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Qiagen and Max Planck to Develop TB Molecular Diagnostic

By Labmedica International staff writers
Posted on 17 Jan 2012
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Qiagen (Hilden, Germany) will collaborate with the Max Planck Institute for Infection Biology's (MPIIB; Berlin, Germany) department of immunology to develop a molecular diagnostic test for tuberculosis. The partners will develop a test aimed at assessing the risk of an individual with latent TB developing active TB disease during his lifetime. Financial terms of the alliance were not disclosed.

Both collaborators will cooperate in collecting, analyzing, and assessing data to identify genetic markers that indicate later development of active TB. Qiagen will be responsible for assay design and manufacturing, while MPIIB will provide access to its marker sets and develop new biosignatures.

Qiagen noted that as a follow-up to those who test positive for latent TB, the new test would be designed to enable early treatment before reactivation of the TB disease, when it becomes contagious and causes life-threatening respiratory illnesses and other diseases.

The assay, based on research conducted at MPIIB, is expected to be polymerase chain reaction (PCR)-based and target multiple biomarkers, said Qiagen. It will run on Qiagen's QIAsymphony platform and serve as a reflex test following Qiagen's QuantiFeron-TB Gold test for detection of latent TB. Qiagen will strengthen its infectious disease portfolio with development of the DNA-/RNA-based test that complements its QuantiFERON-TB Gold test for latent TB.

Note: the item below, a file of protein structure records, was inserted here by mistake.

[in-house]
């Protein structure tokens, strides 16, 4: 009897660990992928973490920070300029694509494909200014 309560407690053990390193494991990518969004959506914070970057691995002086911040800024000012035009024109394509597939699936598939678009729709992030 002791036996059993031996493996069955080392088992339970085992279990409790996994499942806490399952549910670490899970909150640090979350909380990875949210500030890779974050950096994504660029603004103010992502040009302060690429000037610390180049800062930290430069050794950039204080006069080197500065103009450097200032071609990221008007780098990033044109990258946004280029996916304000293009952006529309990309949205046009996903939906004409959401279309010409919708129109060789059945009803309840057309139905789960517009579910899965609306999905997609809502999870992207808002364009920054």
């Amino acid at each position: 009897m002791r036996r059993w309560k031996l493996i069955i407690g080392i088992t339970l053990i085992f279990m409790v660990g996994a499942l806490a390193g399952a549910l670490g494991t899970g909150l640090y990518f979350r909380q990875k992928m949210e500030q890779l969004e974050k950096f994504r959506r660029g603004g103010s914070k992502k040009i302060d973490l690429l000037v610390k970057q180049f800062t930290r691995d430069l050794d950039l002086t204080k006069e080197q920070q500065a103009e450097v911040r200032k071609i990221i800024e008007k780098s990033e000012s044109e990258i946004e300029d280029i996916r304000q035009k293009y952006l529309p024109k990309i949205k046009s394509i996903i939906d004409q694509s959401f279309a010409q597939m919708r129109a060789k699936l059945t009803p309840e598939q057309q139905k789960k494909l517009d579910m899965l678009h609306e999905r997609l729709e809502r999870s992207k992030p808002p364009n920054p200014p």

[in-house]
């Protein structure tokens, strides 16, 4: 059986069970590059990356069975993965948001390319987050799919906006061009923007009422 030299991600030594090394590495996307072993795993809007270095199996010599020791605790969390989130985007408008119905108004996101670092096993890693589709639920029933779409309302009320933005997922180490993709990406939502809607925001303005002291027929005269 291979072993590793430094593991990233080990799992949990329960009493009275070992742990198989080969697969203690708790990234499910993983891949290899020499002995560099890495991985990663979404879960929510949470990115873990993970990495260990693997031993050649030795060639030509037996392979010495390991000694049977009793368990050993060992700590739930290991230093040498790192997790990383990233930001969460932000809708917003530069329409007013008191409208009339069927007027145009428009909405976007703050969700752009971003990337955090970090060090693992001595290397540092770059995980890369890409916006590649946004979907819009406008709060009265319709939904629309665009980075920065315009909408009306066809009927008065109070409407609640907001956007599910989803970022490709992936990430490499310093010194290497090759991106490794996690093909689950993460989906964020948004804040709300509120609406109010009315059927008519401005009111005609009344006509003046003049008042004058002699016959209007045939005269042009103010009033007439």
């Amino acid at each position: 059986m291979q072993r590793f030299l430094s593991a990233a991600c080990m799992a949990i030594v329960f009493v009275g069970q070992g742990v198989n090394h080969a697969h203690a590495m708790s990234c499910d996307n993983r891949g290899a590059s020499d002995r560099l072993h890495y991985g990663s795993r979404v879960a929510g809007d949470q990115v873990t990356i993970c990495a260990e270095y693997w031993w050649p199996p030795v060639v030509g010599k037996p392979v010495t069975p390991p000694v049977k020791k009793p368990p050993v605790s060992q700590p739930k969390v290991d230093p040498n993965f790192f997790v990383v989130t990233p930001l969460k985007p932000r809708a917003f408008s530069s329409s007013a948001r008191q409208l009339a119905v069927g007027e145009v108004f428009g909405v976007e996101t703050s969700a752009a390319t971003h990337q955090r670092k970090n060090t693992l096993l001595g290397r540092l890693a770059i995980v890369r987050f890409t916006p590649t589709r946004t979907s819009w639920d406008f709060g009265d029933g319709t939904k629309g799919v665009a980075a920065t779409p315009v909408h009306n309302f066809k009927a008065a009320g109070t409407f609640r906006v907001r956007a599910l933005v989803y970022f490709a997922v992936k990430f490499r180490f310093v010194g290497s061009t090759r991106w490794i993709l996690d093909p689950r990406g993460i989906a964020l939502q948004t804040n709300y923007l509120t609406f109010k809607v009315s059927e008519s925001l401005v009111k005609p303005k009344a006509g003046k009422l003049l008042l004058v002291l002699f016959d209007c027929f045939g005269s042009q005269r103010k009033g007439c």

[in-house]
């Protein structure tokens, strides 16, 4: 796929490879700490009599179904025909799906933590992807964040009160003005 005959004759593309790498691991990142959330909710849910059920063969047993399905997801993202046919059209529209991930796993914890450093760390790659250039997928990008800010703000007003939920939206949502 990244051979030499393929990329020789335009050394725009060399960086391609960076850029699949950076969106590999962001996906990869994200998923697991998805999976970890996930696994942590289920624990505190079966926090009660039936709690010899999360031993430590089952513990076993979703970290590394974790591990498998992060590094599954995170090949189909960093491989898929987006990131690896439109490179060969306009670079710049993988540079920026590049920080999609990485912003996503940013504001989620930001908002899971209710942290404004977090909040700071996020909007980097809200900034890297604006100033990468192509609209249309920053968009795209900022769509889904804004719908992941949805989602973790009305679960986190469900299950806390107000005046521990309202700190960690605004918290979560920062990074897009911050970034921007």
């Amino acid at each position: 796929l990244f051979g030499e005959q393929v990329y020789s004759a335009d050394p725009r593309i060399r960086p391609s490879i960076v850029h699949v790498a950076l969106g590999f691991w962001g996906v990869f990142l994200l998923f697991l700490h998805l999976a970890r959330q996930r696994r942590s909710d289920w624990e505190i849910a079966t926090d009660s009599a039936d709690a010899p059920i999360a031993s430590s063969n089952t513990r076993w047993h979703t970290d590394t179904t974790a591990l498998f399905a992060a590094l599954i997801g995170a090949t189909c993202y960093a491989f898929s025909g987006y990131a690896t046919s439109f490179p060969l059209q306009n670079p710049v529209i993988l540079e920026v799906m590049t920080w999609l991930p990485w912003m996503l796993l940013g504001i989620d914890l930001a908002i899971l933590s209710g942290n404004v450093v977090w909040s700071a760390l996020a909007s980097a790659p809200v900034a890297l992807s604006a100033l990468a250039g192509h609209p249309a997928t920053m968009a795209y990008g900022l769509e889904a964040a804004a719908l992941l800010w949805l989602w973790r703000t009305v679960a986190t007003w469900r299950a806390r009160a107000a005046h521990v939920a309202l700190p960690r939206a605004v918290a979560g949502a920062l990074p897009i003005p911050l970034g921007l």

Resulting kits, which are not expected to be available before 2013, will be marketed by Qiagen.

"We believe that the combination of ‘pre-molecular’ and DNA-/RNA-based molecular testing technologies is the next-generation solution for screening and identifying infected individuals before they develop active TB disease," James Rothel, VP and head of scientific affairs at Qiagen, said in a statement. "This initiative has the potential to reduce the spread of infectious diseases significantly and also to generate cost savings by treating individuals before development of active TB."

Related Links:
Qiagen
Max Planck Institute for Infection Biology


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